CSX CEO keeps hope for passenger rail in New Hampshire alive

Tells hearing company will ‘consider the introduction of passenger service’ after Pan Am acquisition
Csx Ceo Jim Foote

Jim Foote, president and CEO of CSX Transportation

Jim Foote, president and CEO of CSX Transportation, assured the federal Surface Transportation Board on Thursday that his company’s proposed acquisition of Pan Am Railways would include the prospect of extending passenger rail service to New Hampshire.

“There is no issue in New Hampshire,” Foote said twice. “We are willing to consider the introduction of passenger service.” He added that CSX is “committed to rebuilding the rail network of Pan Am.” The network includes the New Hampshire Main Line, 40 miles of track running between Nashua and Concord, the route of the Capitol Corridor Project where preliminary engineering and design work for providing commuter rail service is currently underway.

Foote told the STB that CSX has assured U.S. Reps. Annie Kuster and Chris Pappas of New Hampshire, both champions of commuter rail service between New Hampshire and Boston, that CSX is open to working with the Massachusetts Bay Transportation Authority and the Massachusetts Department of Transportation to pursue the project.

Foote spoke in response to questioning from STB board member Robert Primus, who sought assurances that the merger would accommodate the expansion passenger rail service as well as the growth of freight traffic in New England, particularly in the metropolitan Boston area.

At the STB hearing, Patrick Herlihy, Director of the of Aeronautics, Rail and Transit at the NH Department of Transportation, reaffirmed the state’s support of the merger. Last June, Gov. Chris Sununu submitted a letter to the STB affirming that the acquisition would benefit the state. He wrote that the transaction “will bring financial resources to the table for much needed infrastructure improvements throughout Pan Am’s rail network operating in New Hampshire and honor all agreements with shippers, licensees and other entities that may also operate on the line in the future.”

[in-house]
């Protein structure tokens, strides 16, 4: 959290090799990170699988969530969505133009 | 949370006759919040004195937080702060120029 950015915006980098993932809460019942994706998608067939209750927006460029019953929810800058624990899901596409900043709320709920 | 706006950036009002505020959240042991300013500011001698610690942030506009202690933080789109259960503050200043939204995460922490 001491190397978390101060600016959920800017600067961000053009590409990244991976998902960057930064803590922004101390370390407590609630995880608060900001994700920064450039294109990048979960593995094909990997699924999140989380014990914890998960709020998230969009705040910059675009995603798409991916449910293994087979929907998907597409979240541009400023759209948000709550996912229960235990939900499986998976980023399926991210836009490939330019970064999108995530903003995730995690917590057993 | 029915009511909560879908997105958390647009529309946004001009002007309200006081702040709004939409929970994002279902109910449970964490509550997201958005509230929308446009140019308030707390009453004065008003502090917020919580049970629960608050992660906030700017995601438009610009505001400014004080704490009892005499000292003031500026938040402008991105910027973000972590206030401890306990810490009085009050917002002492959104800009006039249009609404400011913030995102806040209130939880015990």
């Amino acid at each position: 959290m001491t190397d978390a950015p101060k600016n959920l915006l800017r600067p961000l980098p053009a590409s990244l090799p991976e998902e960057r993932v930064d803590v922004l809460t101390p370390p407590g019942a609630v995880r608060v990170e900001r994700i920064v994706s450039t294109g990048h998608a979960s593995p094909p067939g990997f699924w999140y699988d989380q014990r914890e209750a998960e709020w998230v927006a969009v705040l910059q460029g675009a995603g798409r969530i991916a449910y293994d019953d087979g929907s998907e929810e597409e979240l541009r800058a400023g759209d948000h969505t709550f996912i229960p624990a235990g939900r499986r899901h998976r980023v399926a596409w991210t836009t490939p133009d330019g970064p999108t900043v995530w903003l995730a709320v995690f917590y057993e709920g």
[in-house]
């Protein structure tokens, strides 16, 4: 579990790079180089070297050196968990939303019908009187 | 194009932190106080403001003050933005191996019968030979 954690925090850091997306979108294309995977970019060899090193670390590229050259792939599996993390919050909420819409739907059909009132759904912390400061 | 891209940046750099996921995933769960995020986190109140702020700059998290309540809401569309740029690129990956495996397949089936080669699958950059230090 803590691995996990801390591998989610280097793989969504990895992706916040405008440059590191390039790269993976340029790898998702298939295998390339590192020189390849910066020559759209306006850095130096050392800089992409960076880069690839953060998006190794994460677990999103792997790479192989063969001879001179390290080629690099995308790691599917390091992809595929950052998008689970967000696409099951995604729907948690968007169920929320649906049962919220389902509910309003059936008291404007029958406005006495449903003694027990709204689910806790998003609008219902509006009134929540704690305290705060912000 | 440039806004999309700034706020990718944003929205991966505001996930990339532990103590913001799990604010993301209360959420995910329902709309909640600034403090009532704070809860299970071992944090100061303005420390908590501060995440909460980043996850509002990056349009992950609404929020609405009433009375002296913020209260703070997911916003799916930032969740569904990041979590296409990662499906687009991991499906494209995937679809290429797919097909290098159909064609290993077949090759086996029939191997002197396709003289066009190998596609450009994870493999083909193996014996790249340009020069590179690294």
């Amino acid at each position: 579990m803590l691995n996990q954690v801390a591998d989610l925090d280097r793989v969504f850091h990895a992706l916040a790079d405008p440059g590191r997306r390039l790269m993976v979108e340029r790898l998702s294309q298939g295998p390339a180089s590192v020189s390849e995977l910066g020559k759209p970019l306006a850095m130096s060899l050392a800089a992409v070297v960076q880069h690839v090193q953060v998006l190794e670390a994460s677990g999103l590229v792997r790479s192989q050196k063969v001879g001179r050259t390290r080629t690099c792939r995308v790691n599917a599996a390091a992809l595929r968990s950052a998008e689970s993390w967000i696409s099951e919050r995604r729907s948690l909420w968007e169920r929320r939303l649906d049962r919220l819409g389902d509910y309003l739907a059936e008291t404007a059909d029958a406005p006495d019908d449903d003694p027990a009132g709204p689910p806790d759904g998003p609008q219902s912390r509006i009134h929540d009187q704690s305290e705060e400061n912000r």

Some 20 New Hampshire stakeholders, including state and local officials, state legislators, shippers and three railroads — the Milford-Bennington Railroad, New Hampshire Central Railroad and New Hampshire Northcoast Railroad — have also expressed support for the deal.

On the eve of the STB hearing, CXS cleared a major hurdle by reaching an agreement with Amtrak, which had opposed the deal. Under the agreement, CSX will cooperate with Amtrak to expand passenger service between Albany and Boston and increase and improve the Downeaster service between Boston and Maine. CSX also agreed to host the Berkshire Flyer, a seasonal service between Albany, N.Y., and Pittsfield, Mass., grant Amtrak trains priority over freight traffic and ensure freight traffic does not interfere with Amtrak service between Albany and Worcester, Mass.

Massachusetts officials are still seeking assurances that existing commuter services will not be disrupted and new services will be added. And Canadian Pacific has questioned whether the main line from Mechanicsville, N.Y. and Ayer, Mass., will remain viable when intermodal and automotive traffic is diverted around the Hoosac Tunnel on CSX’s main line from Albany to Boston.

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